Lonewolf Diaries: Marriage Is for Suckers and Ugly Folk

If you’ve been taking notes from such brilliant minds as Bill Maher, Cameron Diaz or ever taken a moment to observe Hollywood in the past few decades, you’d know that marriage is a dead institution. I mean, who gets married anymore (unless you're gay)?! It’s like, “Hellooooooooooo”!


I happened to catch Cameron “My Career is Over Thanks to HD” Diaz discussing the intricacies of marriage on "Real Time with Bill Maher" this week. A lot of tinseltown jibber jabber ensued but you needn’t be bored with the self-indulgent details. Cameron basically proclaimed that she’s glad that she’d never gotten married because she "definitely would have been divorced (multiple times)." She just needed to do what was right for her and that that was constantly changing. Maher, of course, agreed and praised Cameron in her wisdom for having learned to put herself first and foremost, before all others in her life. Marriage can’t work because you have to look out for “Numero Uno”… That’s the Hollywood way!

Besides, haven’t you listened to all of the celebrity preachings? Marriage is nothing but a silly piece of paper… And you don’t need that to prove your love. Also, affairs and coke-bender-induced hooker orgies are cool and allowed… I think that’s in the fine print of a “legal union."

Diaz then went on to say, “Anyone will tell you that like, when I’m in a relationship I’m committed like… a thousand percent!”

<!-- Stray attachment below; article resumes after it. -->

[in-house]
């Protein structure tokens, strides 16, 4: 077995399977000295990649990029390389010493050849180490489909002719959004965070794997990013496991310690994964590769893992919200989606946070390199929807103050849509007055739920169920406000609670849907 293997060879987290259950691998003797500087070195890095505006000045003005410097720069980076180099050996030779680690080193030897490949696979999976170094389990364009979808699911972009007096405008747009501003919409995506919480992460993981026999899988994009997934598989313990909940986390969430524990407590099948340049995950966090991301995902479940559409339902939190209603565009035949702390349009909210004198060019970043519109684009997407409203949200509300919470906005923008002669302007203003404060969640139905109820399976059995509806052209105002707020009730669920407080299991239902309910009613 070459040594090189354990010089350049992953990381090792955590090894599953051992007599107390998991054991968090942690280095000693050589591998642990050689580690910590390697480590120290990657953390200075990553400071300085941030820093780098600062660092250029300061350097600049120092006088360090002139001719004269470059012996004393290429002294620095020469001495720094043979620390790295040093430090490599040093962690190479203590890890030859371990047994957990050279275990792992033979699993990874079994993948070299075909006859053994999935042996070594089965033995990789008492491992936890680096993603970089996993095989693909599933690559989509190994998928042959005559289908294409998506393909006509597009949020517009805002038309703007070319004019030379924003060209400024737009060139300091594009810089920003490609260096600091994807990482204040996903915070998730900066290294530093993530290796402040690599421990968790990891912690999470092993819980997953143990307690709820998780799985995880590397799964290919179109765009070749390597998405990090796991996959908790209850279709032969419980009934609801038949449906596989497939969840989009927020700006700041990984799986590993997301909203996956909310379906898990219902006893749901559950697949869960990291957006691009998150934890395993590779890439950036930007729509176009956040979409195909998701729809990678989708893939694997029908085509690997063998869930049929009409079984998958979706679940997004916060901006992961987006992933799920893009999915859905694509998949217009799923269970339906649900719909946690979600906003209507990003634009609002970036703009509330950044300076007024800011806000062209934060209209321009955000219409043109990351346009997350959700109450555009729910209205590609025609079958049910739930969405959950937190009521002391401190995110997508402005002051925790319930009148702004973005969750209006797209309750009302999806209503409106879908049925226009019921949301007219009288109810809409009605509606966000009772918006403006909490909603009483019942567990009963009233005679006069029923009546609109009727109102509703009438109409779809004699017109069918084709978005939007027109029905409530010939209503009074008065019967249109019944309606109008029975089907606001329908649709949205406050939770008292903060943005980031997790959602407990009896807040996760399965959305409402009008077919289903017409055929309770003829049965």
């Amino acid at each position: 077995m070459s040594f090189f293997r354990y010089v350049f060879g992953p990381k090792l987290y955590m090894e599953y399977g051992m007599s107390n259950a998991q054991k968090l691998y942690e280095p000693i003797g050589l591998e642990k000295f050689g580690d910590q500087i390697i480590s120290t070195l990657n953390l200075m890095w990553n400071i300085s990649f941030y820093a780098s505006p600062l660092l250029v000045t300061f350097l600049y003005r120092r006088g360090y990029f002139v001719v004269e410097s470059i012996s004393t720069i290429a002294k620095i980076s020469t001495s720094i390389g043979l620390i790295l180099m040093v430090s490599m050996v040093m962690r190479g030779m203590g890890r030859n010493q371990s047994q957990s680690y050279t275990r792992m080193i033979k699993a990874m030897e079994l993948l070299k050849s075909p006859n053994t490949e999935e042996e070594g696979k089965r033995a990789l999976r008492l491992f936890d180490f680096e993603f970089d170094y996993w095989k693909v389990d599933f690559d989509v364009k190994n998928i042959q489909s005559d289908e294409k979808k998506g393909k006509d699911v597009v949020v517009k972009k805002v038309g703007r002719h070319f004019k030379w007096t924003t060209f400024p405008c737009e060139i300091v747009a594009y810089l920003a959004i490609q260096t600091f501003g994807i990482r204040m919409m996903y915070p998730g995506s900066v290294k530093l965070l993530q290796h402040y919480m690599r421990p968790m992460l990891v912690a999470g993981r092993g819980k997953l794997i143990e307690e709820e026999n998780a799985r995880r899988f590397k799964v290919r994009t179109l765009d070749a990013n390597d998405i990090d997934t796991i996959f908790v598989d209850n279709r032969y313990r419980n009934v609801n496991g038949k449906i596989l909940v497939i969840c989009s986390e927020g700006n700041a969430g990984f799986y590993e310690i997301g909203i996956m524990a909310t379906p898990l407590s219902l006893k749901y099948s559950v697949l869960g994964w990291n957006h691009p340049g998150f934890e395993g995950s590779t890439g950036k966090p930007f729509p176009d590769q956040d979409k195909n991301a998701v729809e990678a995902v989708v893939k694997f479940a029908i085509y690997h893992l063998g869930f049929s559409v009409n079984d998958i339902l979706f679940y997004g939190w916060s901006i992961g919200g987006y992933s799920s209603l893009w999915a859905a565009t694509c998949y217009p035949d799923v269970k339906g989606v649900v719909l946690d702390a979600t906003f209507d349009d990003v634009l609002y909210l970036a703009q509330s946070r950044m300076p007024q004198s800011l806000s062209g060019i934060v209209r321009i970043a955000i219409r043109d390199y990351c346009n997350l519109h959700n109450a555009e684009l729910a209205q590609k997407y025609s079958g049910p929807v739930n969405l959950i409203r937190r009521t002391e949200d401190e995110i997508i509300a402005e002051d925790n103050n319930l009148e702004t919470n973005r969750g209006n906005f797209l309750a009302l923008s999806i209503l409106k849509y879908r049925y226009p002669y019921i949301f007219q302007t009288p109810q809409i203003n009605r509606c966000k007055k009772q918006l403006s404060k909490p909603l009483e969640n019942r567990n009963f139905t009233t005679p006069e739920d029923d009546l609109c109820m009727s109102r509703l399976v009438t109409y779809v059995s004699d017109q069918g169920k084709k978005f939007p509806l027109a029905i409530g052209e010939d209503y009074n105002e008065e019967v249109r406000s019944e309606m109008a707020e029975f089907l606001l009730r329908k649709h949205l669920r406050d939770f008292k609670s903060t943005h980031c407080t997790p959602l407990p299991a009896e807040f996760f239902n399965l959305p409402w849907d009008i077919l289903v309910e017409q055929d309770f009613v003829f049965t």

Firstly, don’t judge her mathematical shortcomings too harshly, as it’s beside the point. The real kicker here is that much like all of Hollywood, Cameron Diaz has no idea as to what commitment really means. What good is commitment to a relationship if it’s only temporary?

The problem is that the people of Hollywood are so wrapped up in themselves that they’ve confused their movies with real life relationships. In real life, your short-term commitment is of no good. Because unlike in the motion pictures, when the montage of naked horseback riding and fornication under the waterfall ends… The story is far from over.

The relationship will go on to be tested through ups, downs, loop-dee-loops and unexpected hardships. Once that “feeling” of initial passion is gone, you’re left with each other, your relationship, and the moral fortitude on which it was built. No longer is it the director’s (or cameraman’s or lighting guy’s) job to keep the spark alive, it's yours and your spouse's alone.

I wouldn’t expect the “immediate gratification” crowd of Hollywood to understand the true concept of love, however, as that would actually require them to look outside of themselves for a change. Esteeming others first… What a concept!

Am I off-base in my point of view? Do you ladies (or guys) out there feel that the “growing and cultivating” view of love is completely void of romance and has no place in the talkies? How about the real world?

All I’m saying is that I rarely find myself pointing to Sean Penn’s love life thinking, “I want to be like that.”

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